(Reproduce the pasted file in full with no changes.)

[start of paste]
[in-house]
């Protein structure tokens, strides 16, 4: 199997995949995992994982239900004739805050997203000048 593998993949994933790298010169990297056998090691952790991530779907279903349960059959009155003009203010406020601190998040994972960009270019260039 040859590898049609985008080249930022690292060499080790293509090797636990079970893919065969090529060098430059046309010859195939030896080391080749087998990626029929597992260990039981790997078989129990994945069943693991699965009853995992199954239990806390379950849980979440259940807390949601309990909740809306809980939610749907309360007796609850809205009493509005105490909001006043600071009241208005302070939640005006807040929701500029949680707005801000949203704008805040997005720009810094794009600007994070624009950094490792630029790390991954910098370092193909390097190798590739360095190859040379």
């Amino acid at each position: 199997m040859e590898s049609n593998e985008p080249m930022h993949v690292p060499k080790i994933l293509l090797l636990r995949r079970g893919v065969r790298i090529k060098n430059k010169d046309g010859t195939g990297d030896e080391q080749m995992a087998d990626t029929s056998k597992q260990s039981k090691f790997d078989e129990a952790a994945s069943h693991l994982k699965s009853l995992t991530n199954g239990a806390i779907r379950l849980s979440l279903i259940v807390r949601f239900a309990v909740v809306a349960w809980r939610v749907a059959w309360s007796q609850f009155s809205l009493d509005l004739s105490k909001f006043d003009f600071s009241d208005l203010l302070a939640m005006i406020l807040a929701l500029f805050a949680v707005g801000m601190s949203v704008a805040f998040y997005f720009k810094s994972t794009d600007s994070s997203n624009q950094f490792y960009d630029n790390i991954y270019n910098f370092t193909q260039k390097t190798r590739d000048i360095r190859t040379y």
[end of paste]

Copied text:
[in-house]
């Protein structure tokens, strides 16, 4: 199997995949995992994982239900004739805050997203000048 593998993949994933790298010169990297056998090691952790991530779907279903349960059959009155003009203010406020601190998040994972960009270019260039 040859590898049609985008080249930022690292060499080790293509090797636990079970893919065969090529060098430059046309010859195939030896080391080749087998990626029929597992260990039981790997078989129990994945069943693991699965009853995992199954239990806390379950849980979440259940807390949601309990909740809306809980939610749907309360007796609850809205009493509005105490909001006043600071009241208005302070939640005006807040929701500029949680707005801000949203704008805040997005720009810094794009600007994070624009950094490792630029790390991954910098370092193909390097190798590739360095190859040379």
């Amino acid at each position: 199997m040859e590898s049609n593998e985008p080249m930022h993949v690292p060499k080790i994933l293509l090797l636990r995949r079970g893919v065969r790298i090529k060098n430059k010169d046309g010859t195939g990297d030896e080391q080749m995992a087998d990626t029929s056998k597992q260990s039981k090691f790997d078989e129990a952790a994945s069943h693991l994982k699965s009853l995992t991530n199954g239990a806390i779907r379950l849980s979440l279903i259940v807390r949601f239900a309990v909740v809306a349960w809980r939610v749907a059959w309360s007796q609850f009155s809205l009493d509005l004739s105490k909001f006043d003009f600071s009241d208005l203010l302070a939640m005006i406020l807040a929701l500029f805050a949680v707005g801000m601190s949203v704008a805040f998040y997005f720009k810094s994972t794009d600007s994070s997203n624009q950094f490792y960009d630029n790390i991954y270019n910098f370092t193909q260039k390097t190798r590739d000048i360095r190859t040379y």